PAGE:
“We knew the fire was coming for 20 years,” she says. “But nobody gave me a game book on how to go forward afterwards. The No. 1 thing I think we can change in terms of our administrative policies towards land management is a playbook saying ‘look, I may not be able to stop a cataclysm like this happening to your home, but look at this little town of Grand Lake, Colorado. If they can do it, you can do it. And here's a couple of things that they're doing. And they're things like making sure we observe tradition, making sure that we look out for our neighbors.’”
As she walks through the charred land, Pitcher is still flooded with good memories. She talks about the ingenuity it took to live here, and the support network from the families who built cabins nearby.
“The woodpecker made it,” she says, a hopeful tone now in her voice. “I'm hoping that she stays. These trees, every single one that you see that's down, they were friends.”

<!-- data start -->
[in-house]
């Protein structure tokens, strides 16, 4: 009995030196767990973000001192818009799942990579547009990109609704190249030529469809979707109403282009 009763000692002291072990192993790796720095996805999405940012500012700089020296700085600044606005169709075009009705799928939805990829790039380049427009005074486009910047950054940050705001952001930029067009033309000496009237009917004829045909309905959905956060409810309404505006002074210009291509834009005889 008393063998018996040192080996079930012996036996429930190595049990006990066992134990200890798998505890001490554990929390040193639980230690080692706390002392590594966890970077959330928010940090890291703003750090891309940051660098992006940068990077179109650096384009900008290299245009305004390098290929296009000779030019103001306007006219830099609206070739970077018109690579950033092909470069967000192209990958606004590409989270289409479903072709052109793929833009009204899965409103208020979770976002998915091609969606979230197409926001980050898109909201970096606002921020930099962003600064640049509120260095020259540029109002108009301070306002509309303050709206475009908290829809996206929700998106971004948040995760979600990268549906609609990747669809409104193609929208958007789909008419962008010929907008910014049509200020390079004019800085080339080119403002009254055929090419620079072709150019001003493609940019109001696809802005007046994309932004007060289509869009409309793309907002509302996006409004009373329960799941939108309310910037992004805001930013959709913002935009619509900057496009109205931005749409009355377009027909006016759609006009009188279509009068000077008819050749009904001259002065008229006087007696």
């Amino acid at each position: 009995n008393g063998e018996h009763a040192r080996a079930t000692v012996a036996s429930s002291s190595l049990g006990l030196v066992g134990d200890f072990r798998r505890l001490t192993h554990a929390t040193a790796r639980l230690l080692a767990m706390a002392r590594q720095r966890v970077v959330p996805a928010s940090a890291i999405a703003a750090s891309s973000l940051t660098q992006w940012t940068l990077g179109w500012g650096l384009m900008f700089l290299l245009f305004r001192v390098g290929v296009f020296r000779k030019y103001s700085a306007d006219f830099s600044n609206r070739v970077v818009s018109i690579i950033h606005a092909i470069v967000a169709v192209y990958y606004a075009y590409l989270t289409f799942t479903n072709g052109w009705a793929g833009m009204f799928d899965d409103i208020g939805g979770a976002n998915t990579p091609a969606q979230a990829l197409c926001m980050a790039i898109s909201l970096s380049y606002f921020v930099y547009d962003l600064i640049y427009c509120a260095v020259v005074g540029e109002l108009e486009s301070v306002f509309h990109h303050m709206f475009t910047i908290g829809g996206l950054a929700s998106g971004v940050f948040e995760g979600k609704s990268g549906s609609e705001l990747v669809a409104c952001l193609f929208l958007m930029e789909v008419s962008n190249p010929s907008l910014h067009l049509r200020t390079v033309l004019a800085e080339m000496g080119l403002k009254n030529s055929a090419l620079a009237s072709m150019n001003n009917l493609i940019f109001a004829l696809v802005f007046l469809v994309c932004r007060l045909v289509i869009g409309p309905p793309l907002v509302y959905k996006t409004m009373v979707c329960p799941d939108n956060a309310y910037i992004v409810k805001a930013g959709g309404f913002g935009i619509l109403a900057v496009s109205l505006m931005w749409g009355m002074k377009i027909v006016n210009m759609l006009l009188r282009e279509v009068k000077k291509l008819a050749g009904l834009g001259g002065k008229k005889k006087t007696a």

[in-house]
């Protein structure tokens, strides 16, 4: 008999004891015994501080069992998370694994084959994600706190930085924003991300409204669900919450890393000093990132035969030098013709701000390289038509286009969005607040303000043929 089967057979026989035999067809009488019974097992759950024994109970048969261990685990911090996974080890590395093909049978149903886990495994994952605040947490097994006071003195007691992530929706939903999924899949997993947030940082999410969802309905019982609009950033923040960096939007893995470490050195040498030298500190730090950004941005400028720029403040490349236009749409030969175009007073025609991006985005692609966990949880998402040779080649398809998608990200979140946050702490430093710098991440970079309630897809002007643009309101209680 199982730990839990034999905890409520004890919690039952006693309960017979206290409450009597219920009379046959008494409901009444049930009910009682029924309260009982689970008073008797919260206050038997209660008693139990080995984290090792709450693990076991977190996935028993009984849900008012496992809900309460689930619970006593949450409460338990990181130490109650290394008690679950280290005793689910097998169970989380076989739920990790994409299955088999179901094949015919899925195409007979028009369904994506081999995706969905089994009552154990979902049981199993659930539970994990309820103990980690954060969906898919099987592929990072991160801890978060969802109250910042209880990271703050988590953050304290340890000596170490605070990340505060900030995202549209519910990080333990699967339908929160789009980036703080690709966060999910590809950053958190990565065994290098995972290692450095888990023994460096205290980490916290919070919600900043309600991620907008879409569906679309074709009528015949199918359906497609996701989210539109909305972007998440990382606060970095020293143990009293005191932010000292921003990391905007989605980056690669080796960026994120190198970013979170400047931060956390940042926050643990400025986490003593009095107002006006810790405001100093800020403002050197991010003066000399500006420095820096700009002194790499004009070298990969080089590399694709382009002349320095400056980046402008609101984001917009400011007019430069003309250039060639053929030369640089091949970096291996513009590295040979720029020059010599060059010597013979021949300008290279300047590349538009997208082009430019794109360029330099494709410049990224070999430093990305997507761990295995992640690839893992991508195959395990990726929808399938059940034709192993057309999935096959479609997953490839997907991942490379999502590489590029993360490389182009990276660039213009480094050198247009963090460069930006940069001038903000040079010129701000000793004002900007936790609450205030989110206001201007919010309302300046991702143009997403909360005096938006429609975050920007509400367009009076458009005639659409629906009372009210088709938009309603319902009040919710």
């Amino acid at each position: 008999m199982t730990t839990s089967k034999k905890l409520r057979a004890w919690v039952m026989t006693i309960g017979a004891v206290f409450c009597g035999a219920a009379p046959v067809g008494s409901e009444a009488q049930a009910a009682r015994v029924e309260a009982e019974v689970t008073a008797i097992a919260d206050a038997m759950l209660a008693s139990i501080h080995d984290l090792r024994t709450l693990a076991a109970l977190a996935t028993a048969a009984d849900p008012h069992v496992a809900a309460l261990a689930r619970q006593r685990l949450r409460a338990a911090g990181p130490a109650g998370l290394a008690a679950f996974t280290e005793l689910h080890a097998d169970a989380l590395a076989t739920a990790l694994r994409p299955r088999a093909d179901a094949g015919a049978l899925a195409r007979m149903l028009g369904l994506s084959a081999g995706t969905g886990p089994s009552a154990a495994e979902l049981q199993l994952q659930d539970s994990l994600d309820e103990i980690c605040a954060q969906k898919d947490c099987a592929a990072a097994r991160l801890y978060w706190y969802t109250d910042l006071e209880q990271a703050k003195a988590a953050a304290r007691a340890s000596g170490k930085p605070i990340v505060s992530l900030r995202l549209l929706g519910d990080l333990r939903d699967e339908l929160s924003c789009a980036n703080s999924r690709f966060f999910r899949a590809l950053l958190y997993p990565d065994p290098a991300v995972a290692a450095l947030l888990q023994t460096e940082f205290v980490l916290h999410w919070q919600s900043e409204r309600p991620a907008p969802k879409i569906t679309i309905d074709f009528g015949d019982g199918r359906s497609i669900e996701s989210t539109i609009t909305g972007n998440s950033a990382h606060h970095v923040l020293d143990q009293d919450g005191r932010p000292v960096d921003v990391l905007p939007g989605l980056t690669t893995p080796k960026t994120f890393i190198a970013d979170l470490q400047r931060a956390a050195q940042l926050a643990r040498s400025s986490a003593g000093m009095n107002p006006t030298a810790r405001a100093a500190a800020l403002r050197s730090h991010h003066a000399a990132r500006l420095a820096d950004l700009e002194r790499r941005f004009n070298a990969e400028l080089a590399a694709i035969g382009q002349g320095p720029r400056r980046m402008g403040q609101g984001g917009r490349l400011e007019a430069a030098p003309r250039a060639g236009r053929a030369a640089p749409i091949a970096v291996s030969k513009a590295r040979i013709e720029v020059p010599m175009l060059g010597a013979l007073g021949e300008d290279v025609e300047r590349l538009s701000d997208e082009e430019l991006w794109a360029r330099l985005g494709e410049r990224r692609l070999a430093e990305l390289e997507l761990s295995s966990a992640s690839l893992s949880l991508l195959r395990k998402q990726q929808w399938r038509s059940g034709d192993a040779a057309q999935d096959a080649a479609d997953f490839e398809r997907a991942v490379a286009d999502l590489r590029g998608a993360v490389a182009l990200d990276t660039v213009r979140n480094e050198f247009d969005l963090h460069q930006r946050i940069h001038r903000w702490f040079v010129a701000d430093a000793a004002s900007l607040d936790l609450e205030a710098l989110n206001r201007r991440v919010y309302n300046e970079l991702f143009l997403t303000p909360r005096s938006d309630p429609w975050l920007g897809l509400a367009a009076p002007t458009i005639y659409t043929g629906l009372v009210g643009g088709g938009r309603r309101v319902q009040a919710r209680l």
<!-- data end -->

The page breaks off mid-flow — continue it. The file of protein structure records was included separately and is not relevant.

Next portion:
Pitcher also points out that the septic system survived. She says the place might make a good site for a tiny home someday.
“I don't want a bulldozer. I don't want a chainsaw,” she says. “I want a crochet hook, I want knitting needles. I want to knit the place back together. Knit the people back together. I don't want to carve it up anymore. This is kind of the brutal surgery part.”
She stops to sit on a rock at a glassy, mirror-like trout pond that offers sweeping views of the Kawuneeche Valley and Rocky Mountain National Park.
From here, it’s apparent how close the ranch came to surviving, as unburned trees stand not too far in the distance.